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Female Supplement Guide Male Supplement Guide Support Center

SUPPLEMENT GUIDE FOR WOMEN

This guide is intended to help you better understand the benefits of the supplements you are taking. Not only so you can save your time, energy and money by avoiding supplements that work against your goals, but so that you can start benefitting from the supplements that fast forward you to your toned, bikini-ready body!

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BREAKDOWN:

I have created a small index of useful supplements below. Each supplement serves a different purpose; and while some have just one purpose, others have multiple purposes. These exact supplements have proven time and time again to speed up the process of women achieving that sexy toned look they desire. Please make sure you read the description and watch the video for each individual supplement so you are clear about which ones are best for you.

DOSAGE:

As a dietary supplement for adults, the suggested dose is 2 capsules per day. (Start with 1 capsule in the morning to assess your tolerance.) Be sure to check with your doctor before taking these or any supplements prior to use.

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Clinical Heart Center

Explore This Section

UT Southwestern Medical Center’s skilled cardiothoracic surgeons perform myocardial revascularization – also called laser revascularization – to treat patients with ischemic heart disease who cannot undergo other procedures.

Our skilled cardiothoracic surgeons are experts in these techniques, including minimally invasive options when appropriate.

Leaders in Heart Care

Combining attentive, compassionate care with our extensive clinical and research resources, UT Southwestern's cardiology experts deliver individualized care within pre-eminent health care facilities.

An Alternative to Heart Bypass Surgery

Myocardial revascularization is an alternative procedure for patients with ischemic heart disease who aren’t candidates for other interventions such as heart bypass surgery due to procedure failure, widespread coronary artery disease , small coronary arteries, or cardiac stenosis (thickening or stiffening of the heart tissue).

There are two types of myocardial revascularization: transmyocardial revascularization (TMR) and the less invasive percutaneous myocardial revascularization (PMR).

Both use high-energy lasers to create holes in the heart between the epicardium (outer layer) and the endocardium (inner layer) to allow blood to flow directly from the left ventricle into the myocardium (middle, muscular layer).

UT Southwestern also offers a dedicated Cardiac Rehabilitation Program. Cardiac rehabilitation is a critical component of recovery and can prevent future heart disease.

What to Expect

Myocardial Revascularization Preoperative Details

The surgeon provides specific instructions to the patient before the myocardial revascularization procedure, including risks such as bleeding, infection, or adverse reaction to anesthesia.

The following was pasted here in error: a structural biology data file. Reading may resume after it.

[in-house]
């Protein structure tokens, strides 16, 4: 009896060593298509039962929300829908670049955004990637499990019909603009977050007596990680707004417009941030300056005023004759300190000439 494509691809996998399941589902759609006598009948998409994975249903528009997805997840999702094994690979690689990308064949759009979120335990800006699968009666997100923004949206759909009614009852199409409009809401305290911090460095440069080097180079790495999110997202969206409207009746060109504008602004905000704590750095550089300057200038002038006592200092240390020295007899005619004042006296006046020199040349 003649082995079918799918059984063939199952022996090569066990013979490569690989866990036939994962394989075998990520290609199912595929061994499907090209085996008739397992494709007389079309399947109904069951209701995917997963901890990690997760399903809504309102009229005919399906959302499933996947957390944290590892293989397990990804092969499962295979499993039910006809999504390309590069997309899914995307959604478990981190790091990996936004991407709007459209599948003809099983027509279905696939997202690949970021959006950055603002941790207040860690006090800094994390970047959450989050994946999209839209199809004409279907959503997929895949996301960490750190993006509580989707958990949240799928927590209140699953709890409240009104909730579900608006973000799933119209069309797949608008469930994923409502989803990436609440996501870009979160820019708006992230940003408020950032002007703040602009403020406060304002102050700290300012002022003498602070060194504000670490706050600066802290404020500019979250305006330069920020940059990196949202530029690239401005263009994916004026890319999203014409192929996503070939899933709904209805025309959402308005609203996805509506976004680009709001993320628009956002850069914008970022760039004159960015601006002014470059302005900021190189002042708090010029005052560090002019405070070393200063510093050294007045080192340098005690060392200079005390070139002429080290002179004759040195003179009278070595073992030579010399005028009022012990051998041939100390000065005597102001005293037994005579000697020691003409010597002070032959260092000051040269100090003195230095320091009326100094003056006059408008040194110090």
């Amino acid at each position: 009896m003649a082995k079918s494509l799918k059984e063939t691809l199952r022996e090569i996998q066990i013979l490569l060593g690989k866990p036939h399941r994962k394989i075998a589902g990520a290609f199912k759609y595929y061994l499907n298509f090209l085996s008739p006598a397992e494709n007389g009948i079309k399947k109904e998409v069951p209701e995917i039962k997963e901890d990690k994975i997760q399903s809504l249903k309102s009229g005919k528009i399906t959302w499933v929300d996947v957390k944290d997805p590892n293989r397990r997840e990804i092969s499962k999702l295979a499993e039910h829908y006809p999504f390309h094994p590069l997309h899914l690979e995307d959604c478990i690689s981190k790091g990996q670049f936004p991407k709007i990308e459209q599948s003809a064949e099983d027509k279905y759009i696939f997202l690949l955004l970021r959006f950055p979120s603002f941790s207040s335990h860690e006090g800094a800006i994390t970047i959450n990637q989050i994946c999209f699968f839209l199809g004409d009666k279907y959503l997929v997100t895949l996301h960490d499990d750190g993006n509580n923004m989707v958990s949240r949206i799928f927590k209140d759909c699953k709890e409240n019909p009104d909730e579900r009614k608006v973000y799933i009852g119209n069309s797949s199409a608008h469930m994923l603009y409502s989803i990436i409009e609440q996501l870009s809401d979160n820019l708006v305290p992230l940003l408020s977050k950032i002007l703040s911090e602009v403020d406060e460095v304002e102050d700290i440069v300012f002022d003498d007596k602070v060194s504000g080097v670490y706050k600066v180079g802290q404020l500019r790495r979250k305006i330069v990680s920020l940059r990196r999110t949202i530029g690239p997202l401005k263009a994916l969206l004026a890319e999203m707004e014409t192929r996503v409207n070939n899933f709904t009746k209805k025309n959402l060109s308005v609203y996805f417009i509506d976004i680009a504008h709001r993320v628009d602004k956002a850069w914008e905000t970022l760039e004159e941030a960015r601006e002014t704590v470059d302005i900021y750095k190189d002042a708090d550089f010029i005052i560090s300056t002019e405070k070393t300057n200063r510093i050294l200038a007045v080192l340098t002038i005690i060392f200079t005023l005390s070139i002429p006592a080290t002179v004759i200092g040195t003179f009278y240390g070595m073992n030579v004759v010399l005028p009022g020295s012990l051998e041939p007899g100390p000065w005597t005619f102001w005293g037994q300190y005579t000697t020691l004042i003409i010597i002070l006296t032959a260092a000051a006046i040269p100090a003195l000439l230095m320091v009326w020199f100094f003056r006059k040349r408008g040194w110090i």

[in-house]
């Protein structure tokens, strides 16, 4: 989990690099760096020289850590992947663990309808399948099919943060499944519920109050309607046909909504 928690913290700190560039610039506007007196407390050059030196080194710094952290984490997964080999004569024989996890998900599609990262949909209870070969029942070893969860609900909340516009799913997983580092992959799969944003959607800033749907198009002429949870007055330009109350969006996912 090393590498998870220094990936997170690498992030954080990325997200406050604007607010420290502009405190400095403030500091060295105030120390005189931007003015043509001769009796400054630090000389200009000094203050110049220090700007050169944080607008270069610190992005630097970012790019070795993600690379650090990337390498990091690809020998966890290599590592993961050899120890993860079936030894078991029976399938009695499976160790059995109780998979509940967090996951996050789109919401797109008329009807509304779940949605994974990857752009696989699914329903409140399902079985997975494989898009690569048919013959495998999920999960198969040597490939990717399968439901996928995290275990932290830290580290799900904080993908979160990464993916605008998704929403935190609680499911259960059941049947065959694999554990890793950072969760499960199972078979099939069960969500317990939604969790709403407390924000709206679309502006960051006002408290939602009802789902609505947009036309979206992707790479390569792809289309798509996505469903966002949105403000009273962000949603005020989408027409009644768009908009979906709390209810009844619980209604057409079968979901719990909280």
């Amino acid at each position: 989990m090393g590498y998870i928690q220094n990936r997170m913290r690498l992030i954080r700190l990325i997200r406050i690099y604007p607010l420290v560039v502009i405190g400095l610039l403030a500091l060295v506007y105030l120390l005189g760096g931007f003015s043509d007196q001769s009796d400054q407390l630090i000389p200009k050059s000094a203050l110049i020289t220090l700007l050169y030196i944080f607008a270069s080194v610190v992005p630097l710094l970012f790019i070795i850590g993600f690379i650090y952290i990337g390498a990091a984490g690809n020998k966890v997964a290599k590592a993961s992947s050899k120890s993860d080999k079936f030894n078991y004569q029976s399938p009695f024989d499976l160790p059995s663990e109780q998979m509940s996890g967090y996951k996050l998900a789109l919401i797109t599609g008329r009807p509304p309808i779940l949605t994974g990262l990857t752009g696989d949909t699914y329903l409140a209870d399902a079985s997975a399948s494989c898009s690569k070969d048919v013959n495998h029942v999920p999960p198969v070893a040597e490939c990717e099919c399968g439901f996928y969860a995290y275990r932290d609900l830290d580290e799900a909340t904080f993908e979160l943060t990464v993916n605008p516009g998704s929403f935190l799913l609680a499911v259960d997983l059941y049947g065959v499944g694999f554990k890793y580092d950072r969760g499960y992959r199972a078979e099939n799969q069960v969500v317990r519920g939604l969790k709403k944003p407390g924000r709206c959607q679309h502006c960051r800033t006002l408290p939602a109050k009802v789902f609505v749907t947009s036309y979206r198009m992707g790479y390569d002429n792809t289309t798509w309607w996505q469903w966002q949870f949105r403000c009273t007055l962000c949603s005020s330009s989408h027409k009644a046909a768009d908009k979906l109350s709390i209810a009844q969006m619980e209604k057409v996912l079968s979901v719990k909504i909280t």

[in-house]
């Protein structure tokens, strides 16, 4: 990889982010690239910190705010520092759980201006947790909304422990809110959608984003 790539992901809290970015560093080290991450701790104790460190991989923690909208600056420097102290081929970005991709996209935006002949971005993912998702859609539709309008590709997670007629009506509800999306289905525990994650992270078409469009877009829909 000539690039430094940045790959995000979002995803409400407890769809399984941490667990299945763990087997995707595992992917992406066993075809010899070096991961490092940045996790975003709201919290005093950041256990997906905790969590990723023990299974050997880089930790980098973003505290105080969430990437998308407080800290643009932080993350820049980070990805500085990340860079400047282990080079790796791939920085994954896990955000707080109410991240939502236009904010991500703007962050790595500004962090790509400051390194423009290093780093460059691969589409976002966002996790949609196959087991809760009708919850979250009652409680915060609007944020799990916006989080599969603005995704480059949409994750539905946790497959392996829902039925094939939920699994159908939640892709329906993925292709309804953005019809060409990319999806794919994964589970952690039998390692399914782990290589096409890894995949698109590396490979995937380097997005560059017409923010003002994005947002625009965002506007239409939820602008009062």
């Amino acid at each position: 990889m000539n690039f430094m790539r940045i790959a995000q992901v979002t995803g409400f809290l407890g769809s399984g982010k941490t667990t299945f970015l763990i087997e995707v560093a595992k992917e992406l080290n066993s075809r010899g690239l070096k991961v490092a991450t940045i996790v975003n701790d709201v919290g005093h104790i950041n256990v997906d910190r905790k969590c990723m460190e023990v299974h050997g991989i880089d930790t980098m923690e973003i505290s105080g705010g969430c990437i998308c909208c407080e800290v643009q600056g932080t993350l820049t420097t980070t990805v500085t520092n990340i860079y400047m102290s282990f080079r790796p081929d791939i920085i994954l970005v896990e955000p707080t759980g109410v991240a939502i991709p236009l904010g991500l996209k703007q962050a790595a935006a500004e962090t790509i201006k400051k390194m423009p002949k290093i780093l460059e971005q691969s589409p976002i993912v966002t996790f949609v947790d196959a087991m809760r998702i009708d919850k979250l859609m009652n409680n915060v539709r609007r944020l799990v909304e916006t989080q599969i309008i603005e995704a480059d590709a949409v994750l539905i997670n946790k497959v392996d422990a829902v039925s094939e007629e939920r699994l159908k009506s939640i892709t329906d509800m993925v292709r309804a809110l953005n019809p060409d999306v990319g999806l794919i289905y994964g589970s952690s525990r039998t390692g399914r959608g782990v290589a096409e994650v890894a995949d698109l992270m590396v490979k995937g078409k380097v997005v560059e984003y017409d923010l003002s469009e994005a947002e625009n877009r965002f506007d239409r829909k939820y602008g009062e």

Patients also meet with the anesthesiologist prior to the surgery to review their medical history. Patients should not eat after midnight the night before the surgery.

On the day of surgery, the patient arrives at the hospital, registers, and changes into a hospital gown. A nurse reviews the patient’s charts to make sure there are no problems.

The anesthesiologist then starts an IV, and the patient is taken to the operating room, where the surgeon verifies the patient’s name and procedure before any medication is given. Surgery will begin once the patient is under anesthesia.

Myocardial Revascularization Operative Details

Transmyocardial Revascularization (TMR)

The surgeon makes an incision between the ribs and then spreads the ribs along one side to allow access to the heart. The patient does not need to be on a cardiopulmonary bypass machine because the procedure can be done with the heart still beating.

A high-energy laser beam is then applied to the left ventricle area and penetrates the layers of the heart muscle from the outside in to allow oxygenated blood to come directly out of the left ventricle to the myocardium, doing the work of the obstructed coronary artery. The surgeon uses stitches to close the initial incision.

Percutaneous Myocardial Revascularization (PMR)

The surgeon injects local anesthetic into an area on the groin and then makes a tiny incision to place a catheter (thin tube) in the femoral artery. A fiber-optic catheter is then placed inside the first catheter and guided through the blood vessels to the heart.

A high-energy laser beam is then emitted from the catheter through the endocardium of the left ventricle to the myocardium. In other words, the laser creates a hole through two layers of heart muscle from inside out. Once PMR is completed, the catheters are removed and the incision closed.

Myocardial Revascularization Postoperative Details

After surgery, patients are taken to the intensive care unit and monitored. Pain is likely, and pain medication is given as appropriate. Patients also might be on a respirator for up to a day after the surgery.

The length of the hospital stay depends on how quickly the patient is able to recover and perform some physical activity.

Clinical Trials

As one of the nation’s top academic medical centers, UT Southwestern offers a number of clinical trials aimed at improving the outcomes of patients with cardiovascular disease.

Clinical trials often give patients access to leading-edge treatments that are not yet widely available. Eligible patients who choose to participate in one of UT Southwestern’s clinical trials can receive treatments years before they are available to the public.

Related Conditions and Treatments